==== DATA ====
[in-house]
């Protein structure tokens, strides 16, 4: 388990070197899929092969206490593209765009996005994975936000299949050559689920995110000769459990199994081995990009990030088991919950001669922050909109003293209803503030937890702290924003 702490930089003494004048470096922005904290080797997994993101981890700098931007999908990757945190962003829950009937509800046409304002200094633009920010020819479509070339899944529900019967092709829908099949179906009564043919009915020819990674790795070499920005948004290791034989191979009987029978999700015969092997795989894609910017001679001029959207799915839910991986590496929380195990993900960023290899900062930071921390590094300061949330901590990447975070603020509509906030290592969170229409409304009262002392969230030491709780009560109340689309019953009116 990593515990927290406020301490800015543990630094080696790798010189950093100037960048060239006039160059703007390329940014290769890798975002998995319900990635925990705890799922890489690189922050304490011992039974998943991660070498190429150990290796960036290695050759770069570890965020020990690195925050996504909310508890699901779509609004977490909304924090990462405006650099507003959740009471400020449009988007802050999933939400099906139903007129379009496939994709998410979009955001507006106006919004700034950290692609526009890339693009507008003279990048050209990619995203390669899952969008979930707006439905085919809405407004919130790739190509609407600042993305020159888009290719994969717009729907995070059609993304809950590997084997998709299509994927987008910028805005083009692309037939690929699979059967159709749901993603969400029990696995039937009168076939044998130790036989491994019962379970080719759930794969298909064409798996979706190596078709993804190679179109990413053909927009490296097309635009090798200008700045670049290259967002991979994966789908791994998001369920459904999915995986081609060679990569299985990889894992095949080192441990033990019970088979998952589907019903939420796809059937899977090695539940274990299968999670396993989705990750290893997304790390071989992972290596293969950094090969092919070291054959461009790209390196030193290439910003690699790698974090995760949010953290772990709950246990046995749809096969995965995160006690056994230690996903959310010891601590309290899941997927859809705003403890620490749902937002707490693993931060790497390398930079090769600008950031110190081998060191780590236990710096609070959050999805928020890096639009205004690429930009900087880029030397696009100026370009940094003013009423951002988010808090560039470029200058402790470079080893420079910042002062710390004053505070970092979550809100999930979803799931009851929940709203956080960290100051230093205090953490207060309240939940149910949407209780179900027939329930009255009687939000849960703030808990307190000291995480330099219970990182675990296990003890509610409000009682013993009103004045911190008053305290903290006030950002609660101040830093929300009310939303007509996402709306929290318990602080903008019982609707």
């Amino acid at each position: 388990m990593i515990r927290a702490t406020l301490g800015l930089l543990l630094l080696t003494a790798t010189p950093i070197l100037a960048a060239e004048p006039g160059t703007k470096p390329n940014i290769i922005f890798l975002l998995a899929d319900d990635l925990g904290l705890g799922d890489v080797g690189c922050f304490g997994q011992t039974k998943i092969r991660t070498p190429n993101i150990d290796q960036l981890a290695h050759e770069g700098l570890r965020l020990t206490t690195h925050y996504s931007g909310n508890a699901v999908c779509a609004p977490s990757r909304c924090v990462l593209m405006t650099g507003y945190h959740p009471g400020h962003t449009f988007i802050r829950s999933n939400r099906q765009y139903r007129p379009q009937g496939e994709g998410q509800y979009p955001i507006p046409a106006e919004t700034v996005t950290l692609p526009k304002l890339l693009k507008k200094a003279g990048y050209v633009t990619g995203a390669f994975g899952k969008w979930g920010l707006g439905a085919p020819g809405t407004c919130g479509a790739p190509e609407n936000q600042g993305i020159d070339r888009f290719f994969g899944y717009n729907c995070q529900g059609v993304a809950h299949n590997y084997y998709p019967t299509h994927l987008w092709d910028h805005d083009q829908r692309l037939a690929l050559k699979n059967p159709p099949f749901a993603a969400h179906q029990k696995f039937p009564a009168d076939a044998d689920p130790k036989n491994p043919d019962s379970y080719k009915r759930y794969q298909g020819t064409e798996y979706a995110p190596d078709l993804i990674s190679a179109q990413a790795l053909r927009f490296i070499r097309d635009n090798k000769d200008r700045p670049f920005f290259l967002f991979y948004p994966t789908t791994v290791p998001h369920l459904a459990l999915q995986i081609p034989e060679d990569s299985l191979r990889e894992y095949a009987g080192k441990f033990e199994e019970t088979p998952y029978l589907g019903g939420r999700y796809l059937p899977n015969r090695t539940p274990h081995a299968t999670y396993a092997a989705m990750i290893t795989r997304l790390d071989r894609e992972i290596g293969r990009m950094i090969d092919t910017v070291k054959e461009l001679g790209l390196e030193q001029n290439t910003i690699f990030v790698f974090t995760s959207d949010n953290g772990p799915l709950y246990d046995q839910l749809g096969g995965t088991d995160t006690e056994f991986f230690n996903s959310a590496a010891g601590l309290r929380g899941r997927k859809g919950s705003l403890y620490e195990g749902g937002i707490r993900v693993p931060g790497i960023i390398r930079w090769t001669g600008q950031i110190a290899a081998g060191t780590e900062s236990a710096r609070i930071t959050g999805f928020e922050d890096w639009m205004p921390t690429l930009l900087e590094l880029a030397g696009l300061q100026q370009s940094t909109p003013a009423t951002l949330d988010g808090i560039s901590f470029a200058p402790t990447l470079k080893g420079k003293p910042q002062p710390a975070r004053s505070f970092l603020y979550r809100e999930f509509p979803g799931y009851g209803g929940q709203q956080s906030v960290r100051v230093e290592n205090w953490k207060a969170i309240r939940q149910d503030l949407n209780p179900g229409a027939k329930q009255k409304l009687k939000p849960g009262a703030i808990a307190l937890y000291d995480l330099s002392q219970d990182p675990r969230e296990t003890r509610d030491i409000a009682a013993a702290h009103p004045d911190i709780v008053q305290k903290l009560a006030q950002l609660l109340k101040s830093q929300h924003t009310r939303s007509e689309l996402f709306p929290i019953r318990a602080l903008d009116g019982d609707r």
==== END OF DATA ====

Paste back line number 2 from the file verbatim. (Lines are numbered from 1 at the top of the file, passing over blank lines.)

């Protein structure tokens, strides 16, 4: 388990070197899929092969206490593209765009996005994975936000299949050559689920995110000769459990199994081995990009990030088991919950001669922050909109003293209803503030937890702290924003 702490930089003494004048470096922005904290080797997994993101981890700098931007999908990757945190962003829950009937509800046409304002200094633009920010020819479509070339899944529900019967092709829908099949179906009564043919009915020819990674790795070499920005948004290791034989191979009987029978999700015969092997795989894609910017001679001029959207799915839910991986590496929380195990993900960023290899900062930071921390590094300061949330901590990447975070603020509509906030290592969170229409409304009262002392969230030491709780009560109340689309019953009116 990593515990927290406020301490800015543990630094080696790798010189950093100037960048060239006039160059703007390329940014290769890798975002998995319900990635925990705890799922890489690189922050304490011992039974998943991660070498190429150990290796960036290695050759770069570890965020020990690195925050996504909310508890699901779509609004977490909304924090990462405006650099507003959740009471400020449009988007802050999933939400099906139903007129379009496939994709998410979009955001507006106006919004700034950290692609526009890339693009507008003279990048050209990619995203390669899952969008979930707006439905085919809405407004919130790739190509609407600042993305020159888009290719994969717009729907995070059609993304809950590997084997998709299509994927987008910028805005083009692309037939690929699979059967159709749901993603969400029990696995039937009168076939044998130790036989491994019962379970080719759930794969298909064409798996979706190596078709993804190679179109990413053909927009490296097309635009090798200008700045670049290259967002991979994966789908791994998001369920459904999915995986081609060679990569299985990889894992095949080192441990033990019970088979998952589907019903939420796809059937899977090695539940274990299968999670396993989705990750290893997304790390071989992972290596293969950094090969092919070291054959461009790209390196030193290439910003690699790698974090995760949010953290772990709950246990046995749809096969995965995160006690056994230690996903959310010891601590309290899941997927859809705003403890620490749902937002707490693993931060790497390398930079090769600008950031110190081998060191780590236990710096609070959050999805928020890096639009205004690429930009900087880029030397696009100026370009940094003013009423951002988010808090560039470029200058402790470079080893420079910042002062710390004053505070970092979550809100999930979803799931009851929940709203956080960290100051230093205090953490207060309240939940149910949407209780179900027939329930009255009687939000849960703030808990307190000291995480330099219970990182675990296990003890509610409000009682013993009103004045911190008053305290903290006030950002609660101040830093929300009310939303007509996402709306929290318990602080903008019982609707």